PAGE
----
‘Characters from Irish mythology and folklore offer me a wealth of amazing material to work with,’ he says. ‘The beauty of carving a mythological figure is that it comes with an enchanting story and a cultural aspect that people can connect with. Also, symbols such as “The Green Man” convey a message of the green energy of nature, rebirth and wisdom.’
‘Sadly, when a large tree has to be felled or topped for one reason or another, it is nice to be commissioned to carve it on site into what will be its next life so it will continue to live on in its new form. Whether it is hand carved signs, letter carving, tree spirits, gargoyles, druids, wizards or the Salmon of Knowledge, I will happily work with my clients to tailor a figure to their needs or location.’
He adds, ‘From small decorative indoor pieces to large log carvings or carved tree trunks and stumps, there is very little I cannot work with. I take pride in working with my clients to deliver a piece of art and a value for money and quality that is second to none.’
Captain Chichester Phillips (1647-1728) was a politician in the 17th and early 18th century who made his career in the immediate aftermath of the Battle of Boyne as MP for Askeaton, Co Limerick, in the Irish House of Commons from 1695 to 1713.
Phillips was the owner of Drumcondra Castle, Dublin, and his family may have given their name to Philipsburgh Avenue in the Fairview/Marino area, previously known as Ellis Avenue.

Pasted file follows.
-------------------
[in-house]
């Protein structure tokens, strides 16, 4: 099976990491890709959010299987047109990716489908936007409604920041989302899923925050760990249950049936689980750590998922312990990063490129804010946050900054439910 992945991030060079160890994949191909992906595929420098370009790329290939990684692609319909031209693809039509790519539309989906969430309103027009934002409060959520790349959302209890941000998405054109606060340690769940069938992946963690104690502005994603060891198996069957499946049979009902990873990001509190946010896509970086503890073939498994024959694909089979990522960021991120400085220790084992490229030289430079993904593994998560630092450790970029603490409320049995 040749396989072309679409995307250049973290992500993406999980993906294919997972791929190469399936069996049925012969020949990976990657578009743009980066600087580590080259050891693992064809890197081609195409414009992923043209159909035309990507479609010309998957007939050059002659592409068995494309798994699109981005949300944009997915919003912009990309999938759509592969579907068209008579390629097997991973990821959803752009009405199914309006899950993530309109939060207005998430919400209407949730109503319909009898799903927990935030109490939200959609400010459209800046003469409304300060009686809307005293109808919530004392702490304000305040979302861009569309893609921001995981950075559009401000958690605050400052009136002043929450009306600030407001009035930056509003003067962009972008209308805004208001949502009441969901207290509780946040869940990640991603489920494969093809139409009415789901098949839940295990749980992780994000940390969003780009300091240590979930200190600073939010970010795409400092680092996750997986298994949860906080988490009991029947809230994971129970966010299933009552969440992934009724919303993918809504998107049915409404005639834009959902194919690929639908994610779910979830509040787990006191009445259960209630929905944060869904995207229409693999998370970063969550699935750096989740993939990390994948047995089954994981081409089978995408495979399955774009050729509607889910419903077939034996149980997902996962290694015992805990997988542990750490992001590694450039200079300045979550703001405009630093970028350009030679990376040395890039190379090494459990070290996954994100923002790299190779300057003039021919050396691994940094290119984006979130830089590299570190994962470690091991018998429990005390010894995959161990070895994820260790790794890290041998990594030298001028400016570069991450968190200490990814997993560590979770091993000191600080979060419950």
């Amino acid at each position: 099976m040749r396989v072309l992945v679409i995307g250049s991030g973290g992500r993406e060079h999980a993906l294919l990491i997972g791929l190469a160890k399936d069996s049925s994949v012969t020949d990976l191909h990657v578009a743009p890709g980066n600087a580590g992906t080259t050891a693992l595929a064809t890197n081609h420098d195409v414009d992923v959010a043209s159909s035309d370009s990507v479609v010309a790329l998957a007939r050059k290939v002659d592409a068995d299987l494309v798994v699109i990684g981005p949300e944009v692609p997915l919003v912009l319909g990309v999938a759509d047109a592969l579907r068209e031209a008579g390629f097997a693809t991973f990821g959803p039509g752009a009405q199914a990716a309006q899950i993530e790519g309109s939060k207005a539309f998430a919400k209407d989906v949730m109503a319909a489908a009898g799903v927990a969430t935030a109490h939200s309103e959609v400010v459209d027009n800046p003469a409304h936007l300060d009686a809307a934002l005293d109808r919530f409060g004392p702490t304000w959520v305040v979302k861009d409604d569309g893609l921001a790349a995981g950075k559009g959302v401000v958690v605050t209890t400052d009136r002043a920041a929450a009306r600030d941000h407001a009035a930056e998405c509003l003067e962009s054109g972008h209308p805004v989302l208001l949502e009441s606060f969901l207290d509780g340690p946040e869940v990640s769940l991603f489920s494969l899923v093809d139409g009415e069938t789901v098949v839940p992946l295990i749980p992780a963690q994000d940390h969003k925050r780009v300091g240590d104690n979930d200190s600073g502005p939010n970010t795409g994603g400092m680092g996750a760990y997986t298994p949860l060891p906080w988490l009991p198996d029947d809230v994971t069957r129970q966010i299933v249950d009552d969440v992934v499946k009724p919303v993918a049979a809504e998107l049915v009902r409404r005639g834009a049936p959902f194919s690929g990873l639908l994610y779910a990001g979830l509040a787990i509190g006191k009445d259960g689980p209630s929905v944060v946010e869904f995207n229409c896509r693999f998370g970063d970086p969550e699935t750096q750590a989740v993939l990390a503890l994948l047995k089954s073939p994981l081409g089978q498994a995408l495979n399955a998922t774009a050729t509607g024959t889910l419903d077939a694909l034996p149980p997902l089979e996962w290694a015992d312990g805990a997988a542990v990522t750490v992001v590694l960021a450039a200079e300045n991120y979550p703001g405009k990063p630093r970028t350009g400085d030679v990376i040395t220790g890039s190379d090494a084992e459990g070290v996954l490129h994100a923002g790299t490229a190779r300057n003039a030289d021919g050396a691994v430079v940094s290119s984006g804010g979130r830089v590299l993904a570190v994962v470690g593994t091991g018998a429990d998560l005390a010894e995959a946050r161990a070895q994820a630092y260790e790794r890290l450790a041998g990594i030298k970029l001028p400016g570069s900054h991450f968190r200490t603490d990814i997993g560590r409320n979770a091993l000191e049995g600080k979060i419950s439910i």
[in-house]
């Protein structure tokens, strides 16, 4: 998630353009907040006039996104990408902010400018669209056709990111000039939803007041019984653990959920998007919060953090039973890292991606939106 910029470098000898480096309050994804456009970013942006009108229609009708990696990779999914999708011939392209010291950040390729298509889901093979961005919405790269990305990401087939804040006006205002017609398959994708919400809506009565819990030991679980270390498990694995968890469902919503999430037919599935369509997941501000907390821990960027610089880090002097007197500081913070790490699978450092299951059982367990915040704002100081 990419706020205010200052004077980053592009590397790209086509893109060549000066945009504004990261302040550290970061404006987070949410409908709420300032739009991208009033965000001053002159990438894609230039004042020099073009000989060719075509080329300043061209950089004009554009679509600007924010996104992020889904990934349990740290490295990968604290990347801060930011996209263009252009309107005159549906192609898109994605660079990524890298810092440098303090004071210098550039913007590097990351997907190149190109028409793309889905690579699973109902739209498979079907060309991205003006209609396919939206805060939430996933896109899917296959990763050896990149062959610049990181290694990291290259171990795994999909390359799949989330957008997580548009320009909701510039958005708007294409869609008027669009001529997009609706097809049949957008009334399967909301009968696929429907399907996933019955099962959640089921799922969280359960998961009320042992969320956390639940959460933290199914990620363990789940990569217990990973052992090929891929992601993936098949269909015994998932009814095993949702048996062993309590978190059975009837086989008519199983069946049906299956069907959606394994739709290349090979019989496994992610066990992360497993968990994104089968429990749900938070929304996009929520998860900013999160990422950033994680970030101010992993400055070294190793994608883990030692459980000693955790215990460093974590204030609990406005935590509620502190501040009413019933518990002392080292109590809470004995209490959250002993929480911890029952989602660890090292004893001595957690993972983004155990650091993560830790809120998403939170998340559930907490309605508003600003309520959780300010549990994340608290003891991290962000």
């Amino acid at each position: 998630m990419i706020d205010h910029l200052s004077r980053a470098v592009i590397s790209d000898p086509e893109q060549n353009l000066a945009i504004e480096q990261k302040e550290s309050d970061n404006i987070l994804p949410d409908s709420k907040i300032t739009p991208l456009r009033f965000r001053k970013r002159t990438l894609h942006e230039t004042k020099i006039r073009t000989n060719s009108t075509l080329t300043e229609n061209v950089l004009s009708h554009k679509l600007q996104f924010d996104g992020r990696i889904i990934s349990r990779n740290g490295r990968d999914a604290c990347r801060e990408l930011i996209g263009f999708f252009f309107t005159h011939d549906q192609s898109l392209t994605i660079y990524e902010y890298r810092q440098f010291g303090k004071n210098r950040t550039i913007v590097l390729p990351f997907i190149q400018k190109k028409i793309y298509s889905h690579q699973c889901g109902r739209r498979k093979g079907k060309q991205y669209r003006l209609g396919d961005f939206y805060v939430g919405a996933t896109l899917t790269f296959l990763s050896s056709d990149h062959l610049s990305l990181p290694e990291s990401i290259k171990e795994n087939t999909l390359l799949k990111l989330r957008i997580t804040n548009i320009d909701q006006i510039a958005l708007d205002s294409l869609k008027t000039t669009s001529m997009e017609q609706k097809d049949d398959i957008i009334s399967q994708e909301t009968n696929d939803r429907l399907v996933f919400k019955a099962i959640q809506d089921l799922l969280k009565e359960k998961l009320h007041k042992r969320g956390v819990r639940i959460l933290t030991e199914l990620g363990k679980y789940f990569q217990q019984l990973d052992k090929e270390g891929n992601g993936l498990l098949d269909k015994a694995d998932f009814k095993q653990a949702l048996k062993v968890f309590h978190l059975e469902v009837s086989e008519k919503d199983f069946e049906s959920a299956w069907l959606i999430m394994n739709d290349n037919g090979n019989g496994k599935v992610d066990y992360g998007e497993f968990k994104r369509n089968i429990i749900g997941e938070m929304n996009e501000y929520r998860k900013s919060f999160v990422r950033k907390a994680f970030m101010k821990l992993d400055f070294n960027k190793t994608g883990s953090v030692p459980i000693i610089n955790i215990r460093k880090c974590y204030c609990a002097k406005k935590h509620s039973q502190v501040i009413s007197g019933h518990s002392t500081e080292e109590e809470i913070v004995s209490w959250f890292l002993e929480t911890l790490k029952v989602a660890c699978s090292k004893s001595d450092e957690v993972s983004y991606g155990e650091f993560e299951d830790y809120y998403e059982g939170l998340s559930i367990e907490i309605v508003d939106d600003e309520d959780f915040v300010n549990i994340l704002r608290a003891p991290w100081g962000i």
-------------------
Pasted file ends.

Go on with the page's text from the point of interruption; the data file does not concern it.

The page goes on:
The Phillips family had a long-standing connection with Ireland. His grandfather, Sir Thomas Phillips, played a key part in the Plantation of Ulster. He founded the town of Limavady in 1610, also held lands in Coleraine, and was Governor of Coleraine. Sir Thomas died in London in 1636, leaving the Limavady estates to his eldest son Dudley. His younger son, Chichester Phillips, married Susannah Warner, daughter of the Revd Thomas Warner, Vicar of Balsham.
The younger Chichester Phillips was born in Balsham, Cambridge, in 1647, but as a child was brought to Ireland when his family moved to Dublin, where the elder Chichester Phillips died in 1656.
His widowed mother Susannah Phillips remarried, and her second husband was Sir Simon Eaton, of Dunmoylin, near Shanagolden Co Limerick. Sir Simon was given the title of baronet in 1683 and died in 1697; Susannah died in 1701. This family connection with Co Limerick may explain why Chichester Phillips became the Earl of Cork’s agent for his estates in the Askeaton and MP for Askeaton while his step-father was still living.
After the Williamite Revolution, Phillips took the side of William III against James II of England. He served in several regiments as an ensign, lieutenant and captain, and his last military appointment was as a captain in the Earl of Granard’s Regiment of Foot.